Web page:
Hugh Grant, and any other aspirant light comedian, could learn from the Italian actor, Massimo Troisi, who died a few months after his last film, Il Postino (U) was completed. Troisi plays the title role, a temporary postman on a remote Italian island, hired to deliver mail to the Chilean poet, Pablo Neruda (Philippe Noiret), exiled there in 1952. (The incident is fictional; Neruda spent his exile closer to home.) As clipped civility makes way for more expansive chat, a touching, rather lop-sided relationship develops between the great poet and the humble postman. It is hard to imagine another actor playing simplicity as well as Troisi - without a trace of condescension. A constant nervous fidget, fingering his cap for security, he speaks in a slur of deference and uncertainty. Yet he gives this near-simpleton a purity of spirit that overrides intellect.

Il Postino has been dismissed by some as a piece of sentimental whimsy. They are missing a lot, as the film is much deeper than its surface charm. It's a study of the relationship of words to the world, nothing less than a vindication of poetry. The postman puzzles over Neruda's metaphors and goes on to ask whether "the whole world is the metaphor for something else". Later, when he falls in love with a girl tellingly named Beatrice, he steals some of the poet's images to woo her. In a benign reversal of the Cyrano scenario, the optimistic moral is that a simple man can find, and refine, his feelings through the words of a great poet. Still, the girl's mother wails that "he's heated her up like an oven with his metaphors". A valid point about the sorcery of poetry, but one answered by the film's ending. The postman confesses that he never realised how beautiful his island was until he made a tape of its sounds for Neruda, who has returned to Chile. The message of the film is that in recording the world we discover it.

The British film-maker Michael Radford (who made Another Time, Another Place and the underrated 1984) directs with great charm and control. Philippe Noiret is also fine as Neruda (his lines are spoken by an Italian actor), displaying the sort of kindness that is pragmatic, free of gush or effusiveness, and the quality the poet G S Fraser described on meeting the real Neruda in the 1950s as a "fierce innocence". The film is a great triumph for Radford, a wonderful tribute to Neruda, and the perfect testimony to Massimo Troisi.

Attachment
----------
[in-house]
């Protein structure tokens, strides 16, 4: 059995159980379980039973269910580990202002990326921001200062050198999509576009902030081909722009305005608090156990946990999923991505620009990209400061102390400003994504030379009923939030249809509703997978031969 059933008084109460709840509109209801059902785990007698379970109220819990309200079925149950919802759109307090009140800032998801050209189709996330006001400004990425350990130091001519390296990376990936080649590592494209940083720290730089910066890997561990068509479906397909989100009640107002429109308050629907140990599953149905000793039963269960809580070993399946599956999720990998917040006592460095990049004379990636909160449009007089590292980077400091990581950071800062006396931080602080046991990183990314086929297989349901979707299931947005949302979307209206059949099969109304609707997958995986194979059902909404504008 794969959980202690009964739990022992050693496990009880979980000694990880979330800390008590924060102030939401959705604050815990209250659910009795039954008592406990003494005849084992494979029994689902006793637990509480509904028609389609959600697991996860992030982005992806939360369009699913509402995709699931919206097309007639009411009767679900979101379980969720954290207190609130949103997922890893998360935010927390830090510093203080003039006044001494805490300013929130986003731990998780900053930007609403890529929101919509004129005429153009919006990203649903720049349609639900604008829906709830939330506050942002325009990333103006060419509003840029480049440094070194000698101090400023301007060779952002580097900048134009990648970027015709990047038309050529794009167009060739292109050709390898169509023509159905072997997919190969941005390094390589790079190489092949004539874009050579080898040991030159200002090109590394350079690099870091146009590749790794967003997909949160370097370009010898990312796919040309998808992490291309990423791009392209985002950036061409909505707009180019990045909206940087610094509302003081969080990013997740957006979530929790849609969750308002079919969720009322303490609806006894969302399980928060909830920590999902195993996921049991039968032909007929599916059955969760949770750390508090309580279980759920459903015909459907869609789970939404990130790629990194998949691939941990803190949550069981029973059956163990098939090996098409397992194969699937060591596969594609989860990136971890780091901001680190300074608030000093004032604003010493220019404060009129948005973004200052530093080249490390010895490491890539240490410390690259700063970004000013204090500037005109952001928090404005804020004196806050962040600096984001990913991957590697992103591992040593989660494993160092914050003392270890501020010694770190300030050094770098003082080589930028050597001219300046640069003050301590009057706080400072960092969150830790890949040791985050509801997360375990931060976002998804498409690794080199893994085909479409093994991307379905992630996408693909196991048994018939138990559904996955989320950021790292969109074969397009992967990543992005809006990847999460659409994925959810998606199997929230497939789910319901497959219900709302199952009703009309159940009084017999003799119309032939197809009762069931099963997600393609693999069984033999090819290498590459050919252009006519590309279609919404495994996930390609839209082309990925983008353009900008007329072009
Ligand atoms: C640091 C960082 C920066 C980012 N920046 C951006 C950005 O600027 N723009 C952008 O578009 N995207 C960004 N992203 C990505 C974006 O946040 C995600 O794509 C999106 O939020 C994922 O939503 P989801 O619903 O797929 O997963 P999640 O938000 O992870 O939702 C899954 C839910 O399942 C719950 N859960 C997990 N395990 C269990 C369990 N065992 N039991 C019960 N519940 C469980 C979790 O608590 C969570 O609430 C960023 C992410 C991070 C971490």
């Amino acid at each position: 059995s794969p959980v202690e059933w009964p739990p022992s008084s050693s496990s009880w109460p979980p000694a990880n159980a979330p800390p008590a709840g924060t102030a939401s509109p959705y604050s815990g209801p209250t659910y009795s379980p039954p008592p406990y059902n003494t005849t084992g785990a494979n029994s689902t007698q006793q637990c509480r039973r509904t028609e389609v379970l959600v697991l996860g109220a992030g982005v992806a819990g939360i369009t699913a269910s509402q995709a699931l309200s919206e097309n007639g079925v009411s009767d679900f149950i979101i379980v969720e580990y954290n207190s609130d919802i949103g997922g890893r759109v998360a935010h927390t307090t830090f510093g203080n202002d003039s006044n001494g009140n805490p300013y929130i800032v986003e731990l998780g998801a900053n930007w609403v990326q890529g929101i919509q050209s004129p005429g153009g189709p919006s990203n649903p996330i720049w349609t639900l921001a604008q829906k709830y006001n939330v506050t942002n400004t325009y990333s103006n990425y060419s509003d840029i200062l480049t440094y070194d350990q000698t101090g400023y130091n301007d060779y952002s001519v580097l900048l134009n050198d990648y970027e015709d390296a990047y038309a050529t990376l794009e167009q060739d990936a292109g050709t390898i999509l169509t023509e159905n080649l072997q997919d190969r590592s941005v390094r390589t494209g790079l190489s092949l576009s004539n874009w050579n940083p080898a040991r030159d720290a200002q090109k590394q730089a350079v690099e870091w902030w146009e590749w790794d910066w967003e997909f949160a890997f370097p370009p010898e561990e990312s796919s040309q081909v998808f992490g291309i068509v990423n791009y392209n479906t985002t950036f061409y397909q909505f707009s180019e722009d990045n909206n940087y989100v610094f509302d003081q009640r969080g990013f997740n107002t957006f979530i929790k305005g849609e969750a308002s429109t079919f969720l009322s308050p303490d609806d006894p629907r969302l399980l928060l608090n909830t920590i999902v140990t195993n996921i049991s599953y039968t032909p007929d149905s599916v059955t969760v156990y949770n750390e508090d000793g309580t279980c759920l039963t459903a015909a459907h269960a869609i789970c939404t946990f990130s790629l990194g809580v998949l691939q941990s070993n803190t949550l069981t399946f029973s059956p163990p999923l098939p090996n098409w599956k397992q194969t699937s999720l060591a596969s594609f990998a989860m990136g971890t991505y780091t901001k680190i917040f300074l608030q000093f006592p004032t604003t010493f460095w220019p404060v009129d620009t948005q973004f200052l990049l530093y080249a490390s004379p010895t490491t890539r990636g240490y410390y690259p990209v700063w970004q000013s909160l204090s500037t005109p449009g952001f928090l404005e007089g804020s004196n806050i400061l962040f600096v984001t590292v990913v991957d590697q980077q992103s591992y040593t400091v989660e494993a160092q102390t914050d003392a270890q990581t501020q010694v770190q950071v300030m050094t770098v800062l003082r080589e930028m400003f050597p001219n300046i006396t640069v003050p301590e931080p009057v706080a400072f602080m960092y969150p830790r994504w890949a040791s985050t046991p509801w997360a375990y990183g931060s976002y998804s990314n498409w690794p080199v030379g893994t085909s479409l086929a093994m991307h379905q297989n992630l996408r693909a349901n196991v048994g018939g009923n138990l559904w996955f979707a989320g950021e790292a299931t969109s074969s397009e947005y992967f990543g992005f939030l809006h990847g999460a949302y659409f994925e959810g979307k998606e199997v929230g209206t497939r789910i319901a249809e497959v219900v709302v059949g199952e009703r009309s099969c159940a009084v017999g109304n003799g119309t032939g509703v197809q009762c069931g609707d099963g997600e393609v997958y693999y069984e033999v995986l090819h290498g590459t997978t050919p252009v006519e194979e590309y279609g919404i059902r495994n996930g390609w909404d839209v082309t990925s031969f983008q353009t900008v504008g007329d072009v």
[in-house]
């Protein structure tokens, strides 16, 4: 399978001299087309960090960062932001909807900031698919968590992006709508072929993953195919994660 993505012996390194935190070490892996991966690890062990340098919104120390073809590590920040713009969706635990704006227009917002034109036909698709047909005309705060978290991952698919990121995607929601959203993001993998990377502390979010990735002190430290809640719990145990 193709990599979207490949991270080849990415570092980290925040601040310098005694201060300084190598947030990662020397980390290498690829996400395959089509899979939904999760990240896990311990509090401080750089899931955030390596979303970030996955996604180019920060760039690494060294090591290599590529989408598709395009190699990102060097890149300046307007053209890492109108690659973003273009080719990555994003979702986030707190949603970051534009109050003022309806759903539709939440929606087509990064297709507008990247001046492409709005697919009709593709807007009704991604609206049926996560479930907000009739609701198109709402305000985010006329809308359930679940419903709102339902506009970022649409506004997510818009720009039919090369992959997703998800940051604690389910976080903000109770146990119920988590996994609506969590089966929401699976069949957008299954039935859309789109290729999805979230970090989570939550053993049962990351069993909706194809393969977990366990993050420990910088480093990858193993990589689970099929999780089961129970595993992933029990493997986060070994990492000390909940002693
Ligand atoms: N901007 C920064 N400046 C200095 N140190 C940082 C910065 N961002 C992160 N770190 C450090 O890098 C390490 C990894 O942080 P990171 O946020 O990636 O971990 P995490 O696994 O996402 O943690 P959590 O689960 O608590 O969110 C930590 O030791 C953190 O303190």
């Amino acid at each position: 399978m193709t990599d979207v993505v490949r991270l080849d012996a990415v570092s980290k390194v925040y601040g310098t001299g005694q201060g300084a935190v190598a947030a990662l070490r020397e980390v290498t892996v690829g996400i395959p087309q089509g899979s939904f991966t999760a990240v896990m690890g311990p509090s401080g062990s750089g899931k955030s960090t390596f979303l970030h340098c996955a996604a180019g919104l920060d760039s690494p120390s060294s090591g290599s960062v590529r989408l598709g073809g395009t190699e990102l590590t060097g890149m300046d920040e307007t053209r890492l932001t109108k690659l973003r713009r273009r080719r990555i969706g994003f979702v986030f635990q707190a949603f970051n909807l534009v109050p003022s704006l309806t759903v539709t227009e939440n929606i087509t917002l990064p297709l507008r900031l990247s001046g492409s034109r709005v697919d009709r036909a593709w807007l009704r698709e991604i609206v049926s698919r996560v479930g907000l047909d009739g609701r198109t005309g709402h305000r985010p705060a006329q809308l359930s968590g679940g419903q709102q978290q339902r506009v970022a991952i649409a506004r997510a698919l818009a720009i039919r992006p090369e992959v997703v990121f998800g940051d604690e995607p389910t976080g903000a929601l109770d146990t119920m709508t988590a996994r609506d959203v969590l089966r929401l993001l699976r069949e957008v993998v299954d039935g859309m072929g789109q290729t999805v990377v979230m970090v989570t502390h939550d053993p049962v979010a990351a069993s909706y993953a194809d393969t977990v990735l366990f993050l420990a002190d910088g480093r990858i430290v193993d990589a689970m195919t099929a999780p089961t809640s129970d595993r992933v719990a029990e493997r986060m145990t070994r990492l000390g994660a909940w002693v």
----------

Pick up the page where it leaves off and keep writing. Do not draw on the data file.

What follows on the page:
There is a scurrilous rumour going around that Amy Heckerling's Clueless (12) is an adaptation of Jane Austen's Emma. There is a vague plot resemblance: well-off, self-satisfied young woman seeks to arrange the affairs of herself, her widowed father and her friends. But the modern version, set in contemporary Beverly Hills, plays so fast and loose with its august original as to make the comparison worthless. Clueless is best viewed, and mildly enjoyed, as a satire on chic, 1990s American youth: their ignorance, their vanity, their preening fashion sense, their pretension, their affected speech ("As if!"), and, in case we didn't get it the first time, their ignorance again. It would be churlish to begrudge the script its good jokes. I enjoyed the heroine's puzzlement about reports of fighting in Bosnia even after the Middle East peace settlement. Nineteen-year-old Alicia Silverstone as the demure heroine, Cher, has the sweet, slightly puzzled look of a mind that has never been afflicted by anything so troubling as an idea. Donald Faison as her lawyer daddy resembles a member of OJ's defence team, and has some gruff cracks of his own - though he's a world away from Emma's amiable valetudinarian father, Mr Woodhouse. But Heckerling's gags are relentlessly small-minded. Clueless is petty; Austen universal.

Pierre William-Glenn's 23:58 pays homage to Stanley Kubrick's clinical heist movie, The Killing. A pair of ex-bikers stage a similar hold-up at the Le Mans 24-hours motorcycle race - hoping for a different outcome. The movie poses questions about fate and movie-making. It has a soulful, cineaste cop, and with its brooding, elegant photography captures the mood of Le Mans - its orange glow at night and bleak grey mornings, played out to the splutter and roar of engines. But Glenn has lost Kubrick's thrilling dramatic momentum. 23:58 feels listless.

Cinema details: Review, page 84.

Join our new commenting forum

Join thought-provoking conversations, follow other Independent readers and see their replies

View comments